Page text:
One of the lighter aspects of the lockdown has been the opportunity to spy inside the homes of all those being interviewed about the crisis.
For those who care about image, there are the carefully arranged large bookcases; copies of the Iliad, Jane Eyre or perhaps a few Encyclopaedia Britannica on show - Fifty Shades of Grey, or a Jackie Collins pulse racer hidden out of sight.
Not to mention the clothes horse with drying washing - out of sight!
I felt for a poor cabinet minister being interviewed this week, like a rabbit in the headlights his camera showed a lovely, large, black smudgy mark on his ceiling - was it a damp patch? A light fitting with no shade finished off the slightly dingy look of his study.
Contrast this with the shiny spotless seemingly huge kitchens where image conscious commentators are pitched - Swedish style minimalist sleek finishes creating an ambience for smooth talking. And of course, the amazing velvet sofas, gorgeous colour schemes - who knew some seemingly ‘dull’ public figures have such lovely taste?
There are endless fun stories about unexpected incidents happening on video calls. I laughed lots at hearing about a friend who was on a call with a representative from a company he interacts with. They’d never met but needed to chat hence the video call. One of their partners popped in with a coffee and came into view with the other party on screen. Mutual shock as they realised that they were ex husband and wife who hadn’t seen each other for years!
This whole experience whilst BAU for some is a strange new norm for others.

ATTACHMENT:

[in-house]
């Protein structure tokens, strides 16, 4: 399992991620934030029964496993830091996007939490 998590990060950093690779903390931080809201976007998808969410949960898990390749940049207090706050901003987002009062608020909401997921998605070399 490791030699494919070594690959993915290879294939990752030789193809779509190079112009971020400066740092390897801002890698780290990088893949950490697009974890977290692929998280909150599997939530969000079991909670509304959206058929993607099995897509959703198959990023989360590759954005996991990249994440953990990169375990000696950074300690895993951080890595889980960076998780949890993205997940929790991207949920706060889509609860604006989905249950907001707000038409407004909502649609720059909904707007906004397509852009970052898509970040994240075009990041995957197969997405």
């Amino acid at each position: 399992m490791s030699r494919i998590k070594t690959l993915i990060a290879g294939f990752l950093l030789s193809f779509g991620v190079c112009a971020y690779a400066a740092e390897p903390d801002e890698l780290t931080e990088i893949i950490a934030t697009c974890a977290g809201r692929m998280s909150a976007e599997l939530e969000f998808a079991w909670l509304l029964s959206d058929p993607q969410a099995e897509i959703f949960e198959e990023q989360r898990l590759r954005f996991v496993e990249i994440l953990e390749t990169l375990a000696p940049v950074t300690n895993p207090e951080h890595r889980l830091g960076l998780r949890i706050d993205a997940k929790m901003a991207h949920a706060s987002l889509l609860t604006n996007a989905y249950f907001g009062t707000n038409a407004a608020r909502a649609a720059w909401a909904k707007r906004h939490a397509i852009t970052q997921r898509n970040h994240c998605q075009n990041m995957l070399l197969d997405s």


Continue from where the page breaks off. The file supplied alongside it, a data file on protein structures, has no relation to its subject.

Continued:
We have been holding many collaborative calls with customers over the last 3 weeks. There’s loads of learning and genuine sharing which is helping leaders across all sectors avoid costly errors by taking advantage of others’ experience.
Not everyone wants to or indeed can work effectively from home; a BBC report this week suggested that more than 50% of well-paid professional roles are successfully done at home whilst only 10% of low paid roles can do same. Lots to think about and tackle as we work through this and to plan for the future of work at the other end, when there’s little doubt our economic climate is going to be changed - hopefully not scarred too badly.
CCA Visionaries Programme is ramping up activity with immediate research and comparisons on this topic. This is based on what organisations are actually planning now and for the future - as a result of what’s happening here and now. We are conducting this as a resource for 40 organisations but keen to include wider industry - so get in touch if you want to get on board with this – contact the team for details.
The first findings will be released at a virtual session in early May with the expert input of David Smith, Economics Editor of The Times.
In the meantime, I hope you manage to have a relaxing Easter weekend - it’s certainly strange and hugely unsettling times but hopefully we can find solace being with some of those we love.
And remember to get well prepared if you find yourself on video!
Take care everyone,